As someone who doesn’t consider herself “religious”, spirituality still plays a big role in my life.
And spirituality can, sometimes, have an outsize affect on our mental health – either good or bad.
Spirituality can give us a sense of fulfillment and community, depending on our specific beliefs and the groups that exist around those beliefs. Having a community to share in our spiritual journey can be a huge boost for our mental health – we are a communal, tribal species. We like to be with our people, feeling loved and supported. And a spiritual community can help to provide that for us.
And, on a personal level, spirituality can also provide us with a sense of calm, a feeling of serenity, and a sense of clarity and understanding. It can be helpful to have faith in something bigger than ourselves, no matter what we call it.
But there can, like everything in life, also be a detrimental affect to our mental health when it comes to spirituality.
For many of us, our families hail from specific spiritual or religious backgrounds, and there may be pressures from our family to believe a certain way, or to practice a certain religion. That pressure can be anything from gentle nudges to being disowned from your family for not believing their version of “true” faith.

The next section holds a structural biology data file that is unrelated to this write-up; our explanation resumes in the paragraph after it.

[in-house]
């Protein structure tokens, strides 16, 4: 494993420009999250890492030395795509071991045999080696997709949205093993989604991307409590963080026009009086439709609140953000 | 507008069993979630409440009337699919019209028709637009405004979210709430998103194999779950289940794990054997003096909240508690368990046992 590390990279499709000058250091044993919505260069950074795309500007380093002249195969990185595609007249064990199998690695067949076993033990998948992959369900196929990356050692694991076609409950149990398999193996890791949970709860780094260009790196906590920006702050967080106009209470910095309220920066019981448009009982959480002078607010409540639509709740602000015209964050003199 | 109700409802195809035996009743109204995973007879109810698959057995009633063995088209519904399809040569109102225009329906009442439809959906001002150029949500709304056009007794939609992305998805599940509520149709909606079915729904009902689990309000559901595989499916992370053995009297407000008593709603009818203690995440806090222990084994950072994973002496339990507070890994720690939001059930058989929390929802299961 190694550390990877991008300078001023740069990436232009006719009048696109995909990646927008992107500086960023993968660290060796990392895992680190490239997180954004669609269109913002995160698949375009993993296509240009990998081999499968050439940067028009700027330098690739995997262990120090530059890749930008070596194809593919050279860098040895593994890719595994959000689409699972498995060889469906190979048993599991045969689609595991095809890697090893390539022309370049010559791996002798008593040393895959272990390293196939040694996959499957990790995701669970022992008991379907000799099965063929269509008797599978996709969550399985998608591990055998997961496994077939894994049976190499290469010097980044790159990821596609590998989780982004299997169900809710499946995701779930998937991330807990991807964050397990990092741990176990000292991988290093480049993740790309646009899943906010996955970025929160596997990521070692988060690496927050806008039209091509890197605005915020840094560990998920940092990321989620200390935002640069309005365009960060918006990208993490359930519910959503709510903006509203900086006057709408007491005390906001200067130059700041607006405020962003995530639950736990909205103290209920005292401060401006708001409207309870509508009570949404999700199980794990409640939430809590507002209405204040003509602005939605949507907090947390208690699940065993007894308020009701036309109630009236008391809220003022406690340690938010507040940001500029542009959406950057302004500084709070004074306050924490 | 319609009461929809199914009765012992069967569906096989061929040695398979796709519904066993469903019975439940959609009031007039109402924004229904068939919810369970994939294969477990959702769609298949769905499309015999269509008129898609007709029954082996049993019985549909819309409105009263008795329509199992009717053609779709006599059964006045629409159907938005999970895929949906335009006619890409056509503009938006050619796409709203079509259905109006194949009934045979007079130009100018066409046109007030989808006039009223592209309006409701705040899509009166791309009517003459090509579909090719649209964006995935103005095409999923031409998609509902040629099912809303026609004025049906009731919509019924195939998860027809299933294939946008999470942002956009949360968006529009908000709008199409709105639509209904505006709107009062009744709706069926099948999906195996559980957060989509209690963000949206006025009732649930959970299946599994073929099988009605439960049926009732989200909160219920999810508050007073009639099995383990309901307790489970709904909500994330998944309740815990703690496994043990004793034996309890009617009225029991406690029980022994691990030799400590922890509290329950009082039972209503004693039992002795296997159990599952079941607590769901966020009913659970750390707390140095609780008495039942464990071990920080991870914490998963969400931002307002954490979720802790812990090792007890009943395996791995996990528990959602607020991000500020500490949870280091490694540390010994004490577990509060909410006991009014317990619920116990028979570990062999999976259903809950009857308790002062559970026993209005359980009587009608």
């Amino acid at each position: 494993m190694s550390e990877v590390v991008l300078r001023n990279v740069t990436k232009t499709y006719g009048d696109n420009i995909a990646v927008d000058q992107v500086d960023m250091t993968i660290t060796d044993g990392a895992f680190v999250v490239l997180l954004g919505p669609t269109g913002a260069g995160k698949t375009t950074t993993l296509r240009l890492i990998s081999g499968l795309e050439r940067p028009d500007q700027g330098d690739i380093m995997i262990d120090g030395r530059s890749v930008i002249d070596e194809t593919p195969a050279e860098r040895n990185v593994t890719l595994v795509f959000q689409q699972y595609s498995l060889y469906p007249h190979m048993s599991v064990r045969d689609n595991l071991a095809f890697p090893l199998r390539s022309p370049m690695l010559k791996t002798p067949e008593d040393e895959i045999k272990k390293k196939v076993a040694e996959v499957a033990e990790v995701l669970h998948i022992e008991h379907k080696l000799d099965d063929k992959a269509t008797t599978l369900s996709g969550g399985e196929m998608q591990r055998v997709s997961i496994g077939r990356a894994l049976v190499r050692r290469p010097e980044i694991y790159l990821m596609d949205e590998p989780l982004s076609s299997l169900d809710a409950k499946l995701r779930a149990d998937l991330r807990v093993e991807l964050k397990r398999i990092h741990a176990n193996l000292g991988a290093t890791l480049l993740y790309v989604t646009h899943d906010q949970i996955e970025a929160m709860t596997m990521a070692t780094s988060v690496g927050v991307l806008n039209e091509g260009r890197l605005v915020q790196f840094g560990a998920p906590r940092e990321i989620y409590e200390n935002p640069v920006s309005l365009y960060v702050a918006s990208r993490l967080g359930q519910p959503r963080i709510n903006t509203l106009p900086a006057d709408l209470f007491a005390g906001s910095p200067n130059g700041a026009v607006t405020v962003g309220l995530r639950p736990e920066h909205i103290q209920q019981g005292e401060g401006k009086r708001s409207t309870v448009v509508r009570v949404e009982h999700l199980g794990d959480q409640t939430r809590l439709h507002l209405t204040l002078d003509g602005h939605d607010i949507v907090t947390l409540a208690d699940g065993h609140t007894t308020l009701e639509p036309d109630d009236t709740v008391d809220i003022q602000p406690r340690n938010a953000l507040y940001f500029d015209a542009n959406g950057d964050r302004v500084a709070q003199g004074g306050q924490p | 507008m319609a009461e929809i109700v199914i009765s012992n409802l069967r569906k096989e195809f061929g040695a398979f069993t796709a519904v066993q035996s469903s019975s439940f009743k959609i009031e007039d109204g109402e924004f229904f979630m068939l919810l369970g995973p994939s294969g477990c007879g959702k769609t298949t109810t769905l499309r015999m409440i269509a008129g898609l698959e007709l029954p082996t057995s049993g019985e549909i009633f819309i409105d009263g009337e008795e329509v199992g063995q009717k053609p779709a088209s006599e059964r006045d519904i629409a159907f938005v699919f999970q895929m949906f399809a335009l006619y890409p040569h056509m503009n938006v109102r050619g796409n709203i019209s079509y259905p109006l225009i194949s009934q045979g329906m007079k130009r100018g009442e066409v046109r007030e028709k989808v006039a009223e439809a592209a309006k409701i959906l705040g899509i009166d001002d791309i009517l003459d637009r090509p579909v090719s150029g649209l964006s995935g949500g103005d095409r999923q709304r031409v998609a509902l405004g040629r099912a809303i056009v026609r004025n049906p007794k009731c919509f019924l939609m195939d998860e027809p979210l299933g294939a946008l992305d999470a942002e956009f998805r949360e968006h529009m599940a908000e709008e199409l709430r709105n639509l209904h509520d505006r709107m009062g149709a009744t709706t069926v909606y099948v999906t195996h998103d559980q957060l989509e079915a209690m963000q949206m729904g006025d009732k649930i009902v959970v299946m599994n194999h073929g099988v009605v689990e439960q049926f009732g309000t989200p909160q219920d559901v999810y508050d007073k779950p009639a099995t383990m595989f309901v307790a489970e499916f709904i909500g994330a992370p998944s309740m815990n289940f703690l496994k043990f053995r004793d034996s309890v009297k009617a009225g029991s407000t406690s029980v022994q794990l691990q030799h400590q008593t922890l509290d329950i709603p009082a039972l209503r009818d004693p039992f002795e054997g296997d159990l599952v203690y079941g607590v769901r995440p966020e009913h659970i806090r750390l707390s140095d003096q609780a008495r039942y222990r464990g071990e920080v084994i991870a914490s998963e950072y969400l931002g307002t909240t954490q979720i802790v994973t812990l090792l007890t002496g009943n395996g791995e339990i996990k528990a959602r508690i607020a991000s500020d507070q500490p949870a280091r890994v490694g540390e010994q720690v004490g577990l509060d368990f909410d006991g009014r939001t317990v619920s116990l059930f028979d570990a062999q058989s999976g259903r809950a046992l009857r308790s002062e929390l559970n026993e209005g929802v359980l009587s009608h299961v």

There are also pressures from our friends who may believe a certain way, or just society at large. Depending on our friend groups and the spiritual/religious leanings of the areas where we live, not to mention the brutal debates happening at the national and world levels, we may not feel safe in our beliefs, or at least in sharing our beliefs openly.
And on top of that, there can be lived trauma, or other bad, past experiences with religion (mainly) and spirituality, whether that trauma or bad experience was at the hands of someone who should have been a trusted spiritual leader, a family member, or society.
So, how can we go about amplifying the good aspects of spirituality over the bad? How can we use spirituality as a benefit to our mental health, rather than a detriment?
First, we need to not be afraid to explore. There are so many different religions and spiritual worldviews – and there is no right or wrong answer here. Explore everything that you feel drawn to, look into the different traditions and practices.
Then, find what resonates with you. Maybe you feel drawn to one particular path altogether. Maybe bits and pieces of several different practices feel right to you. You’ll know in your gut what makes sense for your personal beliefs and worldview once you learn and explore a bit.
Once you find the bits that click for you, piece together your own unique practice. Again, you don’t need to follow the mainstream religions to a T. You can craft your own practice, your own spirituality, to fit you.
If you need a safe space to explore, discuss, and ask questions when it comes to spirituality, I’d love to have you join us in our community of other mamas
who are exploring their spirituality, just like you.